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Birth plan basics(37 Posts)
Hi, first pregnancy and have a basic birth plan question. When do you start putting one together? Is it something discussed at midwife appointments? If so when? Did you find that the hospital took the time to read them?
I wrote mine thinking 'what if someone has to read this and digest it really fast?', so it covered one side of A4, with lots of double-spacing. I took about 5 copies into hospital with me. One was for my DH, which turned out to be quite important. At the time I wasn't really sure if it was necessary, but as one thing led to another I ended up having a C-section under general anaesthetic. When they were putting me under my last thought was about the birth plan and the fact that the decisions we'd made about Vitamin K (for example) were all down in black and white and things would happen as I wanted them to happen (as much as they could) while I was unconscious.. DH was obviously a bit panic-y while all this was going down, so having our list of wishes and decisions was comforting for him too. He could focus on the here and now without having to try to remember a conversation we'd have a month ago, that all felt a bit theoretical at the time.
I would keep it short and sweet too. Just the things that you really hope for/really would like to avoid. I wanted baby straight on to chest for bf with mine, er I think that was it.... [rubbish plan]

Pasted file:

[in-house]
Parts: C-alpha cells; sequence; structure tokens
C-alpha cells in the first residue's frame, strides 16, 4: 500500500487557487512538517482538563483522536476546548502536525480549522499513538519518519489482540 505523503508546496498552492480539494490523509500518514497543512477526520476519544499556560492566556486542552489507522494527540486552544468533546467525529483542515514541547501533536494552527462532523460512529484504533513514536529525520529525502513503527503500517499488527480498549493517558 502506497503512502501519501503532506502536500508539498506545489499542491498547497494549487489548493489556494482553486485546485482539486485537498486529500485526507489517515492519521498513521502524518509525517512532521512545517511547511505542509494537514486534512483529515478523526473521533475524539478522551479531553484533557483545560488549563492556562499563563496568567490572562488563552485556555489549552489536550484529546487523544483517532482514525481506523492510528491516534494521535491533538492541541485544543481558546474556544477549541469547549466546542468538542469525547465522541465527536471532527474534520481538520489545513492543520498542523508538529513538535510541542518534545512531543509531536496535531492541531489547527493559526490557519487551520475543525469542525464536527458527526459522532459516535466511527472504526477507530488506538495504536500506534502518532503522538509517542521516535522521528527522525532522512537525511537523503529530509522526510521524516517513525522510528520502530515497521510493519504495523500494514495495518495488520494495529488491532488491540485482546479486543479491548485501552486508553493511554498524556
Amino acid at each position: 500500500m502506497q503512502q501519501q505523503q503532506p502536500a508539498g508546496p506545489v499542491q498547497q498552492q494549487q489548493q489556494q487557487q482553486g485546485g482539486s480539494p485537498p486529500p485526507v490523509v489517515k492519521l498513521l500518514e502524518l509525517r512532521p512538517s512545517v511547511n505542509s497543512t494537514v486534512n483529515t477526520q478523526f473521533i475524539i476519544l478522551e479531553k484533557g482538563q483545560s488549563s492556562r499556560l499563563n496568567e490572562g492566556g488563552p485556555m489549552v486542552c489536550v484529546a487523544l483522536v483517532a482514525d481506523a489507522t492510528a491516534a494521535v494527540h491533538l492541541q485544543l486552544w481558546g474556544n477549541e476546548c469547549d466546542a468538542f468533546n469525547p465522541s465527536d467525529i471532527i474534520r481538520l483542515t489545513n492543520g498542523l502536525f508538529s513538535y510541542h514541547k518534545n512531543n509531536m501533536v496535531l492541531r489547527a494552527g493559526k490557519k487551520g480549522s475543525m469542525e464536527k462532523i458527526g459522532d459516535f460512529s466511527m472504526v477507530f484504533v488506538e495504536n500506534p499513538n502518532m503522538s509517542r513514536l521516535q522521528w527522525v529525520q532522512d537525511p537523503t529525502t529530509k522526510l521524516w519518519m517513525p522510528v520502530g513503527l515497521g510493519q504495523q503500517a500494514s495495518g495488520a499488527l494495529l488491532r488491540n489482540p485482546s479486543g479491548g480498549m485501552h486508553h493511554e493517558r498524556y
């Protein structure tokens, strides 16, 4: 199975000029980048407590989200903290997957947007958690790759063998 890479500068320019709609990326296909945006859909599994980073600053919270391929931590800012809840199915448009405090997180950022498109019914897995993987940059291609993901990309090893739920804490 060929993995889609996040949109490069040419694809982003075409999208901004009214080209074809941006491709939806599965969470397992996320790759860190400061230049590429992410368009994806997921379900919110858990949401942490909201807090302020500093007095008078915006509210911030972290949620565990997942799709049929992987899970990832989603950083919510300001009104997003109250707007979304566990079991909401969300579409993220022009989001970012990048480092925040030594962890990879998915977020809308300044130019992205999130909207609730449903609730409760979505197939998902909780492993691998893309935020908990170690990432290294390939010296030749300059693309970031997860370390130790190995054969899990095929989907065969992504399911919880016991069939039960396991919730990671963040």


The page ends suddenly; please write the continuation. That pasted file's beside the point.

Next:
Be flexible and don't forget first babies usually arrive quite slowly, time to change your mind if you want.
My Mw told me first time round that the birth plan was to ensure you knew what to expect and what might happen. She said even if you wanted a water birth it might be occupied so do another birth plan for that, and one for a cs.
No one looked at mine, and we just decided as we went along- well dh did as I was out of it mostly and in no state to decide. The most important thing for me is your birth partner knows what you want, what can go wrong and what decisions to make. My dh saved my life by requesting a 2nd opinion on a procedure as he knew from reading up the risks involved. - the original surgeon has since been disciplined and is not practising.
Dh told the Mw in the labour room stuff like he wanted to tell me the sex, bf ASAP etc.
I had my 2nd abroad and I had " the baby is not hospital property" across the top of every page. In the UK, you are encouraged and expected to have your newborn with you, bf etc. where I was, they like to whisk them away for " tests" bathing, and bottle feeding, plus baby stays in nursery. We had to change hospitals at one point as they flat refused to allow the newborn when it arrived in the room with me, even if it was perfectly healthy, even though I planned bf.
I wrote mine at about 36 weeks. I spent hours thinking it through and writing it perfectly. It went out the window when my waters broke with meconium in them, and we discovered in due course dd was breech. It never even got looked at. I think the process of writing it was good for me getting my head around what would happen <clutches at straws>. None of my carefully packed hospital bag was used either and I wish I'd been a bit more prepared for a couple of nights in the hospital.
My birth plan was actually written by DH.
I'd like to arrive at hospital with my wife in labour.
And bring her home at some point after with a baby.